Since I have last posted, much has happened.
I have traveled east and went to Jerusalem and Bethlehem! It was amazing to compare these cities with what life in Amman has been like. I may be in a region ubiquitously known as the Middle East, but it really is made up of a myriad of cultures and sub-cultures. For four days, I lived like a tourist. Unabashedly, I went to all the tourist sights, ate whatever I wanted, and enjoyed all Jerusalem has to offer. Also I don’t know why I find it so funny, but the currency used here is really shekels.
The Old City of Jerusalem was actually what I pictured what Amman would be like before I arrived: winding cobblestones, multiple storekeepers vying for your attention, everyone trying to get somewhere. Being one of the most holy cities on Earth, every building, corner, and rock held incredible significance for Jews, Christians, and Muslims alike. Personally for me, it was strange to look around and think to myself, “Oh so that’s the desert where Jesus fasted for 40 days” or “I guess this is where Jesus called out all those market men in the temple and flipped tables” or “Wow, what a nice garden for the disciples to fall asleep in when they said they wouldn’t. Then the Roman guards came and arrested Jesus”. This constant reminder that I am in the region of such religious significance has created a big change to the pace of living in Jordan as well as the tone of my brief visit to Jerusalem and Bethlehem; religion and my identity as a Christian is always on my mind. Also seeing how this one religious site can be like any other building or stone in the world really makes you pause and do some introspection.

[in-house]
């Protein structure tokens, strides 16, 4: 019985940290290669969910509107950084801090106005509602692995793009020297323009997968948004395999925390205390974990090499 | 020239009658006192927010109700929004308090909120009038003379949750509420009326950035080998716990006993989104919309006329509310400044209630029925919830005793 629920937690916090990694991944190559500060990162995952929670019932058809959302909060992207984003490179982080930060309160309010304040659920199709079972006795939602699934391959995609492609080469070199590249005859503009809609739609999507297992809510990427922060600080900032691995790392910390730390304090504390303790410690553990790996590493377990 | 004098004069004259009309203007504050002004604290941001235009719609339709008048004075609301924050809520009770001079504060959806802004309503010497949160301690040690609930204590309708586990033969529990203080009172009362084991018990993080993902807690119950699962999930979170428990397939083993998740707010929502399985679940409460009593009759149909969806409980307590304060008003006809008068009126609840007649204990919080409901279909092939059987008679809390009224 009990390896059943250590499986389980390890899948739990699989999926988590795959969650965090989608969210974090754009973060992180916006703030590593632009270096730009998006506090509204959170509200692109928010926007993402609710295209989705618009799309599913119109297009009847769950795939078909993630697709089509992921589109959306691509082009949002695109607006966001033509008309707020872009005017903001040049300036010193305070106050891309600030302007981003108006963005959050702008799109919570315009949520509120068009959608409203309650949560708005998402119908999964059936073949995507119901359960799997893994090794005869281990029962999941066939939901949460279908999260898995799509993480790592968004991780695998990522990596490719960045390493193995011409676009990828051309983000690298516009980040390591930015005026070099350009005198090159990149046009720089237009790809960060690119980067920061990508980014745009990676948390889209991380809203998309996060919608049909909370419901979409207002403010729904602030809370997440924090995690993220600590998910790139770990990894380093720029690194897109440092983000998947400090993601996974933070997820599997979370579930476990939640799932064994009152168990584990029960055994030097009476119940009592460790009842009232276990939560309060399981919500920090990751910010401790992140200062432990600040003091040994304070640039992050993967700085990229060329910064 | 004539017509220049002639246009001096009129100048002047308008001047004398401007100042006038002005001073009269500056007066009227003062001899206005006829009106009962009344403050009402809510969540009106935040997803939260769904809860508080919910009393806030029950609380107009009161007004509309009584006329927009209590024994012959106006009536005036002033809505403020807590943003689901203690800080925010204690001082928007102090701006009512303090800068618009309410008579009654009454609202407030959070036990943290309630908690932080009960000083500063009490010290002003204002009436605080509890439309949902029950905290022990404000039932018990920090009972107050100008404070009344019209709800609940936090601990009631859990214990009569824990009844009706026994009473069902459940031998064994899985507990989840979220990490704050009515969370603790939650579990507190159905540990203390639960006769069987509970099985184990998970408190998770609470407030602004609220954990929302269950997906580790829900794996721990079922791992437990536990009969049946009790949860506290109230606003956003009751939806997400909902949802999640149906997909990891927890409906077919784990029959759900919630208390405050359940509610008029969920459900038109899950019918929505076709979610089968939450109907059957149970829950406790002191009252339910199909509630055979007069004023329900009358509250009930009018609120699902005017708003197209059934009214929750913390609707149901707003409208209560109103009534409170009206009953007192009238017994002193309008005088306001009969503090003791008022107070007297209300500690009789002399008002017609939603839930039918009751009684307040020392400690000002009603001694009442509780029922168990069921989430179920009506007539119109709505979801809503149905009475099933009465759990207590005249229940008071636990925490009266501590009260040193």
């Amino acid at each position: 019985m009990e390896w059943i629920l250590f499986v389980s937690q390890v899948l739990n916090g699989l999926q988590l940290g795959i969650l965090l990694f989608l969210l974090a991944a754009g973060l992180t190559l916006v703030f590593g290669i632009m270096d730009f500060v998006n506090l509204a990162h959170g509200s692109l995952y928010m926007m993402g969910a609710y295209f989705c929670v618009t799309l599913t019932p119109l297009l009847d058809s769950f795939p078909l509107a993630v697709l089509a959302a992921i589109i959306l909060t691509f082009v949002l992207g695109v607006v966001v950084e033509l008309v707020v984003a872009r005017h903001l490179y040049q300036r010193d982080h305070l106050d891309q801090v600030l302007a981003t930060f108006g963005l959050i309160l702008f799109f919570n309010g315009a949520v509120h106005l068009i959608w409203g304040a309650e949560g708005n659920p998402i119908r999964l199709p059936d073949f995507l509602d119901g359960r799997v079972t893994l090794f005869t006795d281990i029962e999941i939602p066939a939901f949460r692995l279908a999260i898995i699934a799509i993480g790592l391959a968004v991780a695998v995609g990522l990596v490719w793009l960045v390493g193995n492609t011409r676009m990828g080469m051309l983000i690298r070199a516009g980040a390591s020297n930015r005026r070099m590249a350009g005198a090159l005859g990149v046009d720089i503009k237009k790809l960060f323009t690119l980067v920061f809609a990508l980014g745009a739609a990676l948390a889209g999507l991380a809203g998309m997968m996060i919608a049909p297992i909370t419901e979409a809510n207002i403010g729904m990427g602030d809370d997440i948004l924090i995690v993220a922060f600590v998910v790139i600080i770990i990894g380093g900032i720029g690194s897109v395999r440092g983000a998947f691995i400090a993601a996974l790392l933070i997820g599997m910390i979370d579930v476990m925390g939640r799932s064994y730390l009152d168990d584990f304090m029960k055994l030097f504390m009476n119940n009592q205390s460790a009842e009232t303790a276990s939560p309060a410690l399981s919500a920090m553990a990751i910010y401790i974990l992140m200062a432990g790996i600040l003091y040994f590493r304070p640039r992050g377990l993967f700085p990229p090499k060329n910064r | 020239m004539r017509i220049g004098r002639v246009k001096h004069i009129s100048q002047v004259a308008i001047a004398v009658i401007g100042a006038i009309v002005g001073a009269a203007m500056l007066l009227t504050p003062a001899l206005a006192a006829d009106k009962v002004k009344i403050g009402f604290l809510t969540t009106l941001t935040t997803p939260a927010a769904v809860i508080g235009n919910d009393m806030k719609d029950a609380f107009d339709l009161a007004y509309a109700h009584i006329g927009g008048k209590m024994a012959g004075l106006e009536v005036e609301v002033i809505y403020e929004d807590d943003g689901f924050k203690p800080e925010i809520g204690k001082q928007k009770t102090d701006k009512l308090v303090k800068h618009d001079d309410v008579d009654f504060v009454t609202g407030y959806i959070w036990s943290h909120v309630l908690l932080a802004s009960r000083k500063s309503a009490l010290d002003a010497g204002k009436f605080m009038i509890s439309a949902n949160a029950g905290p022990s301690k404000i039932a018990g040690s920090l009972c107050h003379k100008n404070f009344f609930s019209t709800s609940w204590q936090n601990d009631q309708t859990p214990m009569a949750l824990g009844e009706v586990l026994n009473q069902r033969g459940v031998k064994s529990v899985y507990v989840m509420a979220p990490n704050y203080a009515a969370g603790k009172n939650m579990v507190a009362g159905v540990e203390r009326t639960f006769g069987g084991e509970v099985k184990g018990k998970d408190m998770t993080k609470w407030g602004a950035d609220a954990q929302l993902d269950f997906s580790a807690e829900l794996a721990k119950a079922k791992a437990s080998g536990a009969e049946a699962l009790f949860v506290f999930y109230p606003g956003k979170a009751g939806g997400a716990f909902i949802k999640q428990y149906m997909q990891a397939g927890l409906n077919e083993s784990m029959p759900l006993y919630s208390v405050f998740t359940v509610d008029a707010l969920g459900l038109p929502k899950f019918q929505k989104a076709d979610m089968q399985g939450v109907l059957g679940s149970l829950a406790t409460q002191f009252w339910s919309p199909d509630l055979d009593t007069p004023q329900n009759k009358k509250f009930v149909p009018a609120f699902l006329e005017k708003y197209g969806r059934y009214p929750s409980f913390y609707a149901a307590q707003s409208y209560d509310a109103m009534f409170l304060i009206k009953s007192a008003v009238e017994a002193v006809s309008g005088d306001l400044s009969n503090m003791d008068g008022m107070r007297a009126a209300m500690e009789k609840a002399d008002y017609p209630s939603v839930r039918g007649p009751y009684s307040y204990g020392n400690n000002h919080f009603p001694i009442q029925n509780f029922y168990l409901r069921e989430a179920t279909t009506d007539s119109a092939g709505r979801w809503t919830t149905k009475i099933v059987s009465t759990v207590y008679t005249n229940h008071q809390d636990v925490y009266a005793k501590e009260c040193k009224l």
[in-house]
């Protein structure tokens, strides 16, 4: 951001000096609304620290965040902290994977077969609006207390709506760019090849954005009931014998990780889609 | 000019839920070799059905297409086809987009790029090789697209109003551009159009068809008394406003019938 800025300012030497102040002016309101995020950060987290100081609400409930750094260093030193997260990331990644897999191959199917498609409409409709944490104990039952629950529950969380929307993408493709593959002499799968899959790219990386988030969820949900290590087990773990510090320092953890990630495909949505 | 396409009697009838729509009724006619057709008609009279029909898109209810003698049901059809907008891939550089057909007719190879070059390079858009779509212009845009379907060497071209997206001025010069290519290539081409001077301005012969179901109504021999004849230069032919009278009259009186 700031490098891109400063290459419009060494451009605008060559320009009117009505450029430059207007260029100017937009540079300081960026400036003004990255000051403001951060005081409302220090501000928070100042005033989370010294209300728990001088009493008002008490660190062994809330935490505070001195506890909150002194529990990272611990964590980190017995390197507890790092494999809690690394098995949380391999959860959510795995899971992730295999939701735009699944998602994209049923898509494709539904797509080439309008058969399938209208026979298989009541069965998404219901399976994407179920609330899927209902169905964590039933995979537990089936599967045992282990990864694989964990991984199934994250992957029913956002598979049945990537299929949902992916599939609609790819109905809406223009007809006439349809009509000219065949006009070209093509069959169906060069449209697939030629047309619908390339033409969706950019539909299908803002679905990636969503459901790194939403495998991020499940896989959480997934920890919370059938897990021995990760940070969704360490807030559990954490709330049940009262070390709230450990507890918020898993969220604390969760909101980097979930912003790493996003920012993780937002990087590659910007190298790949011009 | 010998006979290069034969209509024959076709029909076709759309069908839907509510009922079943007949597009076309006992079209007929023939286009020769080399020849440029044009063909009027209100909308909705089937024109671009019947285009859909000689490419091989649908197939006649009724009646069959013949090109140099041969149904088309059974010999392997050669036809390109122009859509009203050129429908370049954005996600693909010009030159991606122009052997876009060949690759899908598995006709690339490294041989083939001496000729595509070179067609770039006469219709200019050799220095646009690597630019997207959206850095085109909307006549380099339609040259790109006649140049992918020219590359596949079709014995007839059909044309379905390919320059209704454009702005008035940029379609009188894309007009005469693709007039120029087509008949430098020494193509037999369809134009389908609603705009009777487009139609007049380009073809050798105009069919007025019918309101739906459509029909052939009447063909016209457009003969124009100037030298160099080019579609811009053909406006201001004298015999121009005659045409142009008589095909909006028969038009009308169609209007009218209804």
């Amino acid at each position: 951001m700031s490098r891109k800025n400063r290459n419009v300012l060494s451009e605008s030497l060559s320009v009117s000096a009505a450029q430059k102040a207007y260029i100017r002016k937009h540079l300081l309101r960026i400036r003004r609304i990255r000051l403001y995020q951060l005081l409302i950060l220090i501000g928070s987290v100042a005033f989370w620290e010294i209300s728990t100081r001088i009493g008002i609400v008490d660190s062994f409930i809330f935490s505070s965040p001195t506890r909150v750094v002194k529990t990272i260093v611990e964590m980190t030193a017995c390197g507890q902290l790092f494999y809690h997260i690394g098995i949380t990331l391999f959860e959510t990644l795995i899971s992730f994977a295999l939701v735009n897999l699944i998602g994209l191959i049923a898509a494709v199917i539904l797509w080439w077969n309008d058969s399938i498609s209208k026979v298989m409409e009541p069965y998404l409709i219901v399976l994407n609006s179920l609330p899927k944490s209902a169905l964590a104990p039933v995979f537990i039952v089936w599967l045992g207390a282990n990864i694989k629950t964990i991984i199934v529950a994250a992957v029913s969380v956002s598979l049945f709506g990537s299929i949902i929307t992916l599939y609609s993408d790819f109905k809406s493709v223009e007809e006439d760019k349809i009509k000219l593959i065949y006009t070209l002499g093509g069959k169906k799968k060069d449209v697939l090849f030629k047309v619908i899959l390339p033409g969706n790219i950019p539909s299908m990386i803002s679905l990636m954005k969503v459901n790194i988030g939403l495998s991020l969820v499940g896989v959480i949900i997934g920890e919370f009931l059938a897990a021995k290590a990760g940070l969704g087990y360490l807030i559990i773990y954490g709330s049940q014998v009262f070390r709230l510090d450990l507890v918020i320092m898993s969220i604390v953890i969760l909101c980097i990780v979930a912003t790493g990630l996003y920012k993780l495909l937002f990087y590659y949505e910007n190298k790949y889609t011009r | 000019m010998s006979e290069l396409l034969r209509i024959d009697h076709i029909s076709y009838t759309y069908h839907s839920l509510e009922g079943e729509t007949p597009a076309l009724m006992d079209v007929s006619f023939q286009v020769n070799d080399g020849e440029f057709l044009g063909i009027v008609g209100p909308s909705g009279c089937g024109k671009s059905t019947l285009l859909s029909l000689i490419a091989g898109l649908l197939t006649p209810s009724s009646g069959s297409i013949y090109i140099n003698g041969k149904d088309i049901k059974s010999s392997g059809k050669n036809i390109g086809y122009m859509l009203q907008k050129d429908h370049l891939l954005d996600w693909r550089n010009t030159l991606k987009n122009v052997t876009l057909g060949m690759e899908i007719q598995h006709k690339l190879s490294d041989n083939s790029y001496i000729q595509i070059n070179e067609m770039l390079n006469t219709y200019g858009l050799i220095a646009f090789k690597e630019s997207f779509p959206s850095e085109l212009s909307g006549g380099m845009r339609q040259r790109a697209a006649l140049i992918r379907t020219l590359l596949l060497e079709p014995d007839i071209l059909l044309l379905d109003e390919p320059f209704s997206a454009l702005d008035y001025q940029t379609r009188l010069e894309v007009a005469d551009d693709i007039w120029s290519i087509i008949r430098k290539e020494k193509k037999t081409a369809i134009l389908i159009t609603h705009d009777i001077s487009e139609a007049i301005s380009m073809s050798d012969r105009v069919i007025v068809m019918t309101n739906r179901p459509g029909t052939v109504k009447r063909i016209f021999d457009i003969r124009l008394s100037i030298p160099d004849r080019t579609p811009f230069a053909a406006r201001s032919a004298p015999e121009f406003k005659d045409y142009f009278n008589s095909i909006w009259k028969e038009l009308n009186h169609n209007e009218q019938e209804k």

Anyways, in Jerusalem, you can tell just by the way someone is dressed what religion they practice. The fact that the Old City remains divided into certain regions/quarters based on religion: Jewish, Armenian, Christian, and Muslim demonstrates how strongly religion defines an individual. If what makes you different from someone else is always on your mind, it is no wonder that there is always conflict in this region of the world. Yeah.